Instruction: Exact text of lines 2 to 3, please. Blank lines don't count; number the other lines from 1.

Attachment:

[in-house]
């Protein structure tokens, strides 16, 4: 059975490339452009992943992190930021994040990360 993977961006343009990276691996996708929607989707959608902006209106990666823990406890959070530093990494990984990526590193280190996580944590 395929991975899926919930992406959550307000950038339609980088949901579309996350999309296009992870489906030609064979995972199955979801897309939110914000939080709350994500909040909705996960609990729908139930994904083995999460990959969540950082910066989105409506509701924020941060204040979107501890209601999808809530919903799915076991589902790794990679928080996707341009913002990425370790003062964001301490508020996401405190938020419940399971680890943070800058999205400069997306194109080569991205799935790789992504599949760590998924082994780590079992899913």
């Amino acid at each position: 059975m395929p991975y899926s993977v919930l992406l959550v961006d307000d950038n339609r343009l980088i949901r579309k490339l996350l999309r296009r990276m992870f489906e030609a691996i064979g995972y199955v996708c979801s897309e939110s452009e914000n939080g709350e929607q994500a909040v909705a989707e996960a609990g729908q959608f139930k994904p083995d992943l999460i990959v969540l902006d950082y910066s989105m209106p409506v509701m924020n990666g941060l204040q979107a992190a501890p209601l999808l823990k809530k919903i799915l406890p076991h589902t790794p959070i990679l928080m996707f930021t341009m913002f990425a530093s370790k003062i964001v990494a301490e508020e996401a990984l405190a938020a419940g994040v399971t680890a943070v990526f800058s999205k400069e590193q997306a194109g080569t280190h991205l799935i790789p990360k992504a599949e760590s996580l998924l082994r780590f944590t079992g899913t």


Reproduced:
């Protein structure tokens, strides 16, 4: 059975490339452009992943992190930021994040990360 993977961006343009990276691996996708929607989707959608902006209106990666823990406890959070530093990494990984990526590193280190996580944590 395929991975899926919930992406959550307000950038339609980088949901579309996350999309296009992870489906030609064979995972199955979801897309939110914000939080709350994500909040909705996960609990729908139930994904083995999460990959969540950082910066989105409506509701924020941060204040979107501890209601999808809530919903799915076991589902790794990679928080996707341009913002990425370790003062964001301490508020996401405190938020419940399971680890943070800058999205400069997306194109080569991205799935790789992504599949760590998924082994780590079992899913």
């Amino acid at each position: 059975m395929p991975y899926s993977v919930l992406l959550v961006d307000d950038n339609r343009l980088i949901r579309k490339l996350l999309r296009r990276m992870f489906e030609a691996i064979g995972y199955v996708c979801s897309e939110s452009e914000n939080g709350e929607q994500a909040v909705a989707e996960a609990g729908q959608f139930k994904p083995d992943l999460i990959v969540l902006d950082y910066s989105m209106p409506v509701m924020n990666g941060l204040q979107a992190a501890p209601l999808l823990k809530k919903i799915l406890p076991h589902t790794p959070i990679l928080m996707f930021t341009m913002f990425a530093s370790k003062i964001v990494a301490e508020e996401a990984l405190a938020a419940g994040v399971t680890a943070v990526f800058s999205k400069e590193q997306a194109g080569t280190h991205l799935i790789p990360k992504a599949e760590s996580l998924l082994r780590f944590t079992g899913t």